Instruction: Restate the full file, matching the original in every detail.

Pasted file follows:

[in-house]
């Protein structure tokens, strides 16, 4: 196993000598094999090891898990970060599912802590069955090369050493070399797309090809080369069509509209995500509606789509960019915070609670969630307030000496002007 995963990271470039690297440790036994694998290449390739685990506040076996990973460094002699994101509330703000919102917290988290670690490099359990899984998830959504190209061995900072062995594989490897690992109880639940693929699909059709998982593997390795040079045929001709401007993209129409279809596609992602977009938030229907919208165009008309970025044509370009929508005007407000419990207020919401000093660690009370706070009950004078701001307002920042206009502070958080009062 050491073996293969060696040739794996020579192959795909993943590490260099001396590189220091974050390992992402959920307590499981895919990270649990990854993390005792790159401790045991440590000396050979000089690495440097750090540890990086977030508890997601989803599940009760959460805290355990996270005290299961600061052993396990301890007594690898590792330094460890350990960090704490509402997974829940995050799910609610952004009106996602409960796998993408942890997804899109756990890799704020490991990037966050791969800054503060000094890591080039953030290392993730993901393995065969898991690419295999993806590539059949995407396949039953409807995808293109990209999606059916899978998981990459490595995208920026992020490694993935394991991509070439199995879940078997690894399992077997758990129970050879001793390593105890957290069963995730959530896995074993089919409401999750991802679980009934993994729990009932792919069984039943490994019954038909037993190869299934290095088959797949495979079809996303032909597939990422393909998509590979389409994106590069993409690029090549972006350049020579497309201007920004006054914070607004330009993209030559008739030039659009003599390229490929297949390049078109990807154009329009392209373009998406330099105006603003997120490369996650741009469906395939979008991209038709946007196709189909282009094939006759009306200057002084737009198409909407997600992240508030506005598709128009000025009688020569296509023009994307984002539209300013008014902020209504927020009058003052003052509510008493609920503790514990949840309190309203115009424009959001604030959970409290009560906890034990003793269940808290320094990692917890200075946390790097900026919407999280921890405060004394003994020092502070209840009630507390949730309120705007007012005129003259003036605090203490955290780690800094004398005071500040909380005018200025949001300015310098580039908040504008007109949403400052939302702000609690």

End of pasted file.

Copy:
[in-house]
């Protein structure tokens, strides 16, 4: 196993000598094999090891898990970060599912802590069955090369050493070399797309090809080369069509509209995500509606789509960019915070609670969630307030000496002007 995963990271470039690297440790036994694998290449390739685990506040076996990973460094002699994101509330703000919102917290988290670690490099359990899984998830959504190209061995900072062995594989490897690992109880639940693929699909059709998982593997390795040079045929001709401007993209129409279809596609992602977009938030229907919208165009008309970025044509370009929508005007407000419990207020919401000093660690009370706070009950004078701001307002920042206009502070958080009062 050491073996293969060696040739794996020579192959795909993943590490260099001396590189220091974050390992992402959920307590499981895919990270649990990854993390005792790159401790045991440590000396050979000089690495440097750090540890990086977030508890997601989803599940009760959460805290355990996270005290299961600061052993396990301890007594690898590792330094460890350990960090704490509402997974829940995050799910609610952004009106996602409960796998993408942890997804899109756990890799704020490991990037966050791969800054503060000094890591080039953030290392993730993901393995065969898991690419295999993806590539059949995407396949039953409807995808293109990209999606059916899978998981990459490595995208920026992020490694993935394991991509070439199995879940078997690894399992077997758990129970050879001793390593105890957290069963995730959530896995074993089919409401999750991802679980009934993994729990009932792919069984039943490994019954038909037993190869299934290095088959797949495979079809996303032909597939990422393909998509590979389409994106590069993409690029090549972006350049020579497309201007920004006054914070607004330009993209030559008739030039659009003599390229490929297949390049078109990807154009329009392209373009998406330099105006603003997120490369996650741009469906395939979008991209038709946007196709189909282009094939006759009306200057002084737009198409909407997600992240508030506005598709128009000025009688020569296509023009994307984002539209300013008014902020209504927020009058003052003052509510008493609920503790514990949840309190309203115009424009959001604030959970409290009560906890034990003793269940808290320094990692917890200075946390790097900026919407999280921890405060004394003994020092502070209840009630507390949730309120705007007012005129003259003036605090203490955290780690800094004398005071500040909380005018200025949001300015310098580039908040504008007109949403400052939302702000609690």